We last left off with Mack having a conversation with his 2 daughters, Missy and Kate. Mack discussed the Multnomah Princess story, comparing the sacrifice of the Princess to the sacrifice of Jesus. He has just reassured his daughters that the god figure in these stories is totally benevolent, despite the fact that he asks people to die. Why he couldn’t just save the people, especially in the princess story, is never explained.
We begin this chapter with 2 long paragraphs about just how large the woods in the area is. I’d consider it all repetitive and boring, except that it is important to the story because it emphasizes just how much woods there are to get lost in.
We are told that the next 3 days are filled with fun and activities. Hikes, go kart races, fishing, etc. The Phillipses meet two other families while camping and strike up a friendship. We get a few paragraphs of background information on these two families, which could have been cut from the novel. In fact, it is debatable if these people even need to be in the novel, since their sole purpose is to be around to answer questions after Missy disappears.
We get yet another montage of the group doing fun activities together, this time with the other 2 families joining in. It reads like filler, and isn’t terribly interesting or relevant. Much of this could have been cut and the novel wouldn’t suffer.
After the kids go to bed, the adults sit around the campfire and talk. This being a Christian novel, they of course eventually wind up talking about God. The topic comes up when Mack is talking about his wife, Nan. We get a long paragraph about Nan and how great she is. Mack mentions that Nan speaks at conferences, and when asked what she speaks about, Mack replies,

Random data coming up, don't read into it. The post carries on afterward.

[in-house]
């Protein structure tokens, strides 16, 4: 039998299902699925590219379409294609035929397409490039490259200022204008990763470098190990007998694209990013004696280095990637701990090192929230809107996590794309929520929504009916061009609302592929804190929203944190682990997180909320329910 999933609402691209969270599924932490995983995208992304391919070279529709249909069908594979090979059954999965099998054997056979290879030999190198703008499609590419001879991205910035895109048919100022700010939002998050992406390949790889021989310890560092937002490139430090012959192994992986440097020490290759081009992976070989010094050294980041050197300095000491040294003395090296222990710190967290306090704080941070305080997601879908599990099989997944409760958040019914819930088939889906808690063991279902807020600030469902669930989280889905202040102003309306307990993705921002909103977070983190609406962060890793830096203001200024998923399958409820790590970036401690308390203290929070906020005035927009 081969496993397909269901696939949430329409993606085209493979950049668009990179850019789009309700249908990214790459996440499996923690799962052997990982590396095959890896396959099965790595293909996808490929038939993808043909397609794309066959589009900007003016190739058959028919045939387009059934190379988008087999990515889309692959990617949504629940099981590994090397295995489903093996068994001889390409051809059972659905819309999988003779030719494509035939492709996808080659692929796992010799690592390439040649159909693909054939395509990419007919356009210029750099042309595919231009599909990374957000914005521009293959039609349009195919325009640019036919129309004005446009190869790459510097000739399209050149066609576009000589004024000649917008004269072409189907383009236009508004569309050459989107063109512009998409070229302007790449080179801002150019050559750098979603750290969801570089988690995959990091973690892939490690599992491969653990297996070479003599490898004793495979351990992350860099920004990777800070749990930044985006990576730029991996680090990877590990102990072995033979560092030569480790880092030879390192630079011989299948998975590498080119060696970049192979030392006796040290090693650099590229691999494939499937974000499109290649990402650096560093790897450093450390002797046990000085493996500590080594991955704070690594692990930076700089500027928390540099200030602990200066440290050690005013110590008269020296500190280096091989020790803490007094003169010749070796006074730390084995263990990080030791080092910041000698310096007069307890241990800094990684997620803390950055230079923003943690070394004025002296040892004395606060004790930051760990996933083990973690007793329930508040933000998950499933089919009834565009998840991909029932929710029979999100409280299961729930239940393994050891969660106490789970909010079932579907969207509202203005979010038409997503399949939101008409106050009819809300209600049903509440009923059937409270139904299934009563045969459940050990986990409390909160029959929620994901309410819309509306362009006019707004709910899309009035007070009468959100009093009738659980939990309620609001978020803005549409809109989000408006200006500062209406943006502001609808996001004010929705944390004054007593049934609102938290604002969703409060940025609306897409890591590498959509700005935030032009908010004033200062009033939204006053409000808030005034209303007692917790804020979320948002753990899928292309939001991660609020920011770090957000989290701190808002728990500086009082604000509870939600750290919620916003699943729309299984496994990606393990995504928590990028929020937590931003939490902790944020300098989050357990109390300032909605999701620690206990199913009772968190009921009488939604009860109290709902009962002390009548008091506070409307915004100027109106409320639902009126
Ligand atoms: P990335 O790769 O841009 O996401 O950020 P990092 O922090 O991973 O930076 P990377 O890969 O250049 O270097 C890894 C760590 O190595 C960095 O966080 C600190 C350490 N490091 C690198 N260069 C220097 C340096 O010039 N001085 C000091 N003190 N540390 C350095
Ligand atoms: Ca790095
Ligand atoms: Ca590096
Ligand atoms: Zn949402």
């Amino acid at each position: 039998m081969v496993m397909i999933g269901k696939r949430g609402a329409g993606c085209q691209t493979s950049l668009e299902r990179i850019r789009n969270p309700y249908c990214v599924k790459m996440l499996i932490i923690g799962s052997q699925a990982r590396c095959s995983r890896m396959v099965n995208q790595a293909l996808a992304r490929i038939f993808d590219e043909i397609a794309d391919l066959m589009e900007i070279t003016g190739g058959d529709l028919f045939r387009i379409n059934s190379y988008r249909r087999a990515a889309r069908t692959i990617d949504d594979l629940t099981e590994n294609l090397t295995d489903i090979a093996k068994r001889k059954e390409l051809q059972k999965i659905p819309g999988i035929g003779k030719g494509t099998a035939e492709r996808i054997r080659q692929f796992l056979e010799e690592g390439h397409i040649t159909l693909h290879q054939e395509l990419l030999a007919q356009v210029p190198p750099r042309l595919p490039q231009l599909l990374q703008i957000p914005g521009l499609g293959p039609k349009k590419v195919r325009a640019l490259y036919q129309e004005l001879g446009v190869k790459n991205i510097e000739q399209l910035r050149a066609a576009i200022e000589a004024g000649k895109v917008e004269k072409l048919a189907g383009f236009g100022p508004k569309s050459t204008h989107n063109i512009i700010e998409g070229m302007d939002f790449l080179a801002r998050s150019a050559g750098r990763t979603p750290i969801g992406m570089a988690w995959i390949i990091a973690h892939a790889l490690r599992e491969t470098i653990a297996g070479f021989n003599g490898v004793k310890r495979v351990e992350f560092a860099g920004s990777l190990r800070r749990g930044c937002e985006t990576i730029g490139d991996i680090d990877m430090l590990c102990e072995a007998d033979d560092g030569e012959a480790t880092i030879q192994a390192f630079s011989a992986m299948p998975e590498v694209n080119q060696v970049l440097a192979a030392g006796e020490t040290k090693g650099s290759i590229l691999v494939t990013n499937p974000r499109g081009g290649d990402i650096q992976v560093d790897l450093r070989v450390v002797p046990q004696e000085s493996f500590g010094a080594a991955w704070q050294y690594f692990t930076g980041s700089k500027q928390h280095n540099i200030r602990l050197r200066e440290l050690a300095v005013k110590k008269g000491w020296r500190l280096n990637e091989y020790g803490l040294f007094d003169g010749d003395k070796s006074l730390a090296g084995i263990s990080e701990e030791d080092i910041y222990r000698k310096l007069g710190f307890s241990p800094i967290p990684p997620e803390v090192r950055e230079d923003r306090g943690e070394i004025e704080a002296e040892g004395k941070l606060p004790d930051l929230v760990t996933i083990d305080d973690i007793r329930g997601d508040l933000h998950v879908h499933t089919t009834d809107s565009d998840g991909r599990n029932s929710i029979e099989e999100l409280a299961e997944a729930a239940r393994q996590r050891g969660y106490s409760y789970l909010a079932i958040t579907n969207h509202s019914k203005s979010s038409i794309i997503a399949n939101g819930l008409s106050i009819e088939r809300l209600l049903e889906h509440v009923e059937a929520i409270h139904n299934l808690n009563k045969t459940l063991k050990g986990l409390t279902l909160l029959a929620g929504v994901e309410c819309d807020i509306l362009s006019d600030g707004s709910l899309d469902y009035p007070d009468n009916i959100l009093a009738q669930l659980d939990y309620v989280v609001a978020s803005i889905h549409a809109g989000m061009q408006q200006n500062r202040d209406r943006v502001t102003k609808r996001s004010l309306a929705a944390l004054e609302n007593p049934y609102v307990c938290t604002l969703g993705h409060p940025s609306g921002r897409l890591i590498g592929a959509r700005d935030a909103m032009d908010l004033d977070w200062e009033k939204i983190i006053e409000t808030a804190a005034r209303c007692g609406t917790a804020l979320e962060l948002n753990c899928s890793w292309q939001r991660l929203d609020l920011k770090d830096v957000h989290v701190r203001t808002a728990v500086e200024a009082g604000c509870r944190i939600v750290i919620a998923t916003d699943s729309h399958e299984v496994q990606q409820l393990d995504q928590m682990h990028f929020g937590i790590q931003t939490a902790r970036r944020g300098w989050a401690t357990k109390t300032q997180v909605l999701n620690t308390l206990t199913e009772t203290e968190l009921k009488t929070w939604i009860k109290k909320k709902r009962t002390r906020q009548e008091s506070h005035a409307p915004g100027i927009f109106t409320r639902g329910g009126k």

“She helps people think through their relationship with God in the face of their own death.”
What does that even mean? I think I know what this is referring to because I speak fluent Christianese. Would a non Christian who picked up this novel know what this means? I’d be interested in knowing the answer to that.
One of the people, Jesse, asks Mack to elucidate.
“I guess she thinks about God differently than most folks,” [said Mackenzie] “She even calls him Papa because of the closeness of their relationship, if that makes sense.”
This is not an explanation. This tells us nothing about how Nan helps people dying think about their relationship to God. This instead tells us about Nan’s character. We do not need more telling about Nan’s character. But let that pass.
Mack, in this context is the unreliable narrator. He tells us that Nan thinks about God “differently than most people,” but then goes on to say that Nan thinks of God as her father–something that is not at all unique for Christians.
Unless the people Mack is talking to are from Planet Hide-Under-A-Rock, they know the basics of Christianity. At least here in the States it’s just one of those things you pick up on. And one of those basics is that God is referred to as a father. Whether or not this makes sense in a philosophical sense is open to discussion. However, these two families would absolutely understand the “god our father” reference. It would both make sense to them and not make Nan seem any different than most other Christians out there.
In any case, Mack goes on to say that he’s not comfortable calling God “Papa” because it feels too personal. We’re supposed to see this as a bad thing, because fundy Christians believe that God is supposed to be personal.
But honestly, religion is such a personal thing for people that I can’t agree with that viewpoint. Some people feel that their relationship to God is more formal. Some want the relationship to feel less formal. There’s nothing wrong with either approach.
Then Mack lets slip that it’s easier for Nan to see God as a father because she had a good one, unlike him.